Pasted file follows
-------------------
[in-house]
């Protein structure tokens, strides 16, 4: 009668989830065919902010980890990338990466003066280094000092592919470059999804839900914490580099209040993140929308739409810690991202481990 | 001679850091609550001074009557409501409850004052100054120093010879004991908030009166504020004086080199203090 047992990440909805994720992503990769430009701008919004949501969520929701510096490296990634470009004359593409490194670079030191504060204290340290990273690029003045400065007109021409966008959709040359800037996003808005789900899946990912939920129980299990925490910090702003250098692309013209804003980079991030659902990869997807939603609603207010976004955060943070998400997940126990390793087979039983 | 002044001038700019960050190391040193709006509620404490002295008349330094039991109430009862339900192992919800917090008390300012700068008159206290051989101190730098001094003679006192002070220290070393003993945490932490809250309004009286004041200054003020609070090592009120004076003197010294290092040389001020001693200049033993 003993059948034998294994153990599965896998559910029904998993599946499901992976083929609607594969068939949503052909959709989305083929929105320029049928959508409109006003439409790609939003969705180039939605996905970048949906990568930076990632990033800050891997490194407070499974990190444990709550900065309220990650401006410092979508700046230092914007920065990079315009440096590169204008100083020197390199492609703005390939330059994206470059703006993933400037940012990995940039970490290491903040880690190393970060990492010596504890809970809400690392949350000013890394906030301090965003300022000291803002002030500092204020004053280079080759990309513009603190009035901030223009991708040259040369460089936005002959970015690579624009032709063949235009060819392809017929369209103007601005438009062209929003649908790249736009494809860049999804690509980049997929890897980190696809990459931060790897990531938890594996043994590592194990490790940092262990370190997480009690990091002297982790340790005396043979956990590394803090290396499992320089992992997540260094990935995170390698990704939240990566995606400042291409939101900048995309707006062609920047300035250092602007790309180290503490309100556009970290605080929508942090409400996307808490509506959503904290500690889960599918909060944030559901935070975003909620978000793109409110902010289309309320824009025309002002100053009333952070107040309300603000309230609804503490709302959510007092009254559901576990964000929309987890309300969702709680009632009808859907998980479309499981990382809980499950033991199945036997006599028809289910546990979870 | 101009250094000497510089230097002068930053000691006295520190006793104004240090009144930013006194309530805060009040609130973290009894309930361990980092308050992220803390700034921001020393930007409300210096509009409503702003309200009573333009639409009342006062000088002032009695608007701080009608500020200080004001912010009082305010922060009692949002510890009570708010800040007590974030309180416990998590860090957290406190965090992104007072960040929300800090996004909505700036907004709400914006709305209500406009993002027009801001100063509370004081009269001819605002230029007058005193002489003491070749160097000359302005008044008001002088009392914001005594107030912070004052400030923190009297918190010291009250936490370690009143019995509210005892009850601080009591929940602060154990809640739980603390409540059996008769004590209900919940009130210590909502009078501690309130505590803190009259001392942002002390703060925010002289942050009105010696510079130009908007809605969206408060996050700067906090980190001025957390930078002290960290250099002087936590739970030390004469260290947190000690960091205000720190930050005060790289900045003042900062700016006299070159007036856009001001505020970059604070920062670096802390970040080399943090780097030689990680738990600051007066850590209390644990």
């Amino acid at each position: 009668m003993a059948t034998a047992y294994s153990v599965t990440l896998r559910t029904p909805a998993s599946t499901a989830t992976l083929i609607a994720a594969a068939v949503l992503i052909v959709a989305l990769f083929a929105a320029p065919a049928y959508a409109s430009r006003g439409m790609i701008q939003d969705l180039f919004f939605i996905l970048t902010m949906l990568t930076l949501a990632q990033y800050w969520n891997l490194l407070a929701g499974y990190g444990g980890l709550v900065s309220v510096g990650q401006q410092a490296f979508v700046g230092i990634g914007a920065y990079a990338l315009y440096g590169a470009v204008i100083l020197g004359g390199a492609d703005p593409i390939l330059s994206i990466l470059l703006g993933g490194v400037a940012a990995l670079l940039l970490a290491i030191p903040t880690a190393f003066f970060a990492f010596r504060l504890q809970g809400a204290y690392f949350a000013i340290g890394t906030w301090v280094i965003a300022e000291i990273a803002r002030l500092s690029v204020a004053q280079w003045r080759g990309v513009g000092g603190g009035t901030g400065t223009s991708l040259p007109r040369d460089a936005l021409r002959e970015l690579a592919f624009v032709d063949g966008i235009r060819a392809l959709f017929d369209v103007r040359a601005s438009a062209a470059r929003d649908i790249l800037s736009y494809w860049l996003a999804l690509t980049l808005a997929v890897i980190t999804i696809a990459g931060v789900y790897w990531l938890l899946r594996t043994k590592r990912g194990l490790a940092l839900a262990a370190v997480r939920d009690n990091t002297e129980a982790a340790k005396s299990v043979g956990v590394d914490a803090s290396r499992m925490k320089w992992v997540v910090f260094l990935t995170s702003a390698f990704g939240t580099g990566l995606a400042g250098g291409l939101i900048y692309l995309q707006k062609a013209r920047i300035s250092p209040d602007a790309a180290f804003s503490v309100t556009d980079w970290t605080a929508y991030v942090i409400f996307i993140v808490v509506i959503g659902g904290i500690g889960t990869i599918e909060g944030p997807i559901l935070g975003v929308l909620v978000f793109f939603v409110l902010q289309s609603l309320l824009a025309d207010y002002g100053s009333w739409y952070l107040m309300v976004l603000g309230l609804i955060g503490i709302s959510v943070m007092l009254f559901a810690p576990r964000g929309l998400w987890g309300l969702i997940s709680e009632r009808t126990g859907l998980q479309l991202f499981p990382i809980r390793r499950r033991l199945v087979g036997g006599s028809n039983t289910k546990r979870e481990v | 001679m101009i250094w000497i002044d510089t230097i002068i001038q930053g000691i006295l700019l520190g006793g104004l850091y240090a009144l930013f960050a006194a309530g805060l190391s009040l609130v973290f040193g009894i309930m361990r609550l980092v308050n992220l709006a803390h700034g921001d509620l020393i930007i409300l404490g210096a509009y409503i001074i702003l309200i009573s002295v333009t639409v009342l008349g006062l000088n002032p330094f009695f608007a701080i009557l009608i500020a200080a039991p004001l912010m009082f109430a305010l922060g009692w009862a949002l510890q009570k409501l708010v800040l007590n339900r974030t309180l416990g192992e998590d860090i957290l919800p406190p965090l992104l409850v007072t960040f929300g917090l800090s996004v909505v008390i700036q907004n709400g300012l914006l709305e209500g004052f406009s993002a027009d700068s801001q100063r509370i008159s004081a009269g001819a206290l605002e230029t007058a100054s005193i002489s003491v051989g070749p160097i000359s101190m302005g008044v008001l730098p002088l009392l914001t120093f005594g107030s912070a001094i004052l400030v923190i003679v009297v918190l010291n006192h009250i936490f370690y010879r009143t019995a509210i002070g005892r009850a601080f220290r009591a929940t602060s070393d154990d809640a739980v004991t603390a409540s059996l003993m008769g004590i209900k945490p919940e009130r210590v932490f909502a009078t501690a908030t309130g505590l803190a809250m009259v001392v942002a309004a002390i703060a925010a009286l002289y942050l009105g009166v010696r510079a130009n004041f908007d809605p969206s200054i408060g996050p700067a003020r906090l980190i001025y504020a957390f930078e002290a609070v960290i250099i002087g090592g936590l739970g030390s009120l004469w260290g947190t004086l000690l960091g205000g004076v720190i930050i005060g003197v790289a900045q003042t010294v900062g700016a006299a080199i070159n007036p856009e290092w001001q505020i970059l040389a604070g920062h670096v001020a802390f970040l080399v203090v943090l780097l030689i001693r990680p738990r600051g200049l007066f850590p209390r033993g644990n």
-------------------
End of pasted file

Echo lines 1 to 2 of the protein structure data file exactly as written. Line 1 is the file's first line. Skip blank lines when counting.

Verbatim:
[in-house]
């Protein structure tokens, strides 16, 4: 009668989830065919902010980890990338990466003066280094000092592919470059999804839900914490580099209040993140929308739409810690991202481990 | 001679850091609550001074009557409501409850004052100054120093010879004991908030009166504020004086080199203090 047992990440909805994720992503990769430009701008919004949501969520929701510096490296990634470009004359593409490194670079030191504060204290340290990273690029003045400065007109021409966008959709040359800037996003808005789900899946990912939920129980299990925490910090702003250098692309013209804003980079991030659902990869997807939603609603207010976004955060943070998400997940126990390793087979039983 | 002044001038700019960050190391040193709006509620404490002295008349330094039991109430009862339900192992919800917090008390300012700068008159206290051989101190730098001094003679006192002070220290070393003993945490932490809250309004009286004041200054003020609070090592009120004076003197010294290092040389001020001693200049033993 003993059948034998294994153990599965896998559910029904998993599946499901992976083929609607594969068939949503052909959709989305083929929105320029049928959508409109006003439409790609939003969705180039939605996905970048949906990568930076990632990033800050891997490194407070499974990190444990709550900065309220990650401006410092979508700046230092914007920065990079315009440096590169204008100083020197390199492609703005390939330059994206470059703006993933400037940012990995940039970490290491903040880690190393970060990492010596504890809970809400690392949350000013890394906030301090965003300022000291803002002030500092204020004053280079080759990309513009603190009035901030223009991708040259040369460089936005002959970015690579624009032709063949235009060819392809017929369209103007601005438009062209929003649908790249736009494809860049999804690509980049997929890897980190696809990459931060790897990531938890594996043994590592194990490790940092262990370190997480009690990091002297982790340790005396043979956990590394803090290396499992320089992992997540260094990935995170390698990704939240990566995606400042291409939101900048995309707006062609920047300035250092602007790309180290503490309100556009970290605080929508942090409400996307808490509506959503904290500690889960599918909060944030559901935070975003909620978000793109409110902010289309309320824009025309002002100053009333952070107040309300603000309230609804503490709302959510007092009254559901576990964000929309987890309300969702709680009632009808859907998980479309499981990382809980499950033991199945036997006599028809289910546990979870 | 101009250094000497510089230097002068930053000691006295520190006793104004240090009144930013006194309530805060009040609130973290009894309930361990980092308050992220803390700034921001020393930007409300210096509009409503702003309200009573333009639409009342006062000088002032009695608007701080009608500020200080004001912010009082305010922060009692949002510890009570708010800040007590974030309180416990998590860090957290406190965090992104007072960040929300800090996004909505700036907004709400914006709305209500406009993002027009801001100063509370004081009269001819605002230029007058005193002489003491070749160097000359302005008044008001002088009392914001005594107030912070004052400030923190009297918190010291009250936490370690009143019995509210005892009850601080009591929940602060154990809640739980603390409540059996008769004590209900919940009130210590909502009078501690309130505590803190009259001392942002002390703060925010002289942050009105010696510079130009908007809605969206408060996050700067906090980190001025957390930078002290960290250099002087936590739970030390004469260290947190000690960091205000720190930050005060790289900045003042900062700016006299070159007036856009001001505020970059604070920062670096802390970040080399943090780097030689990680738990600051007066850590209390644990």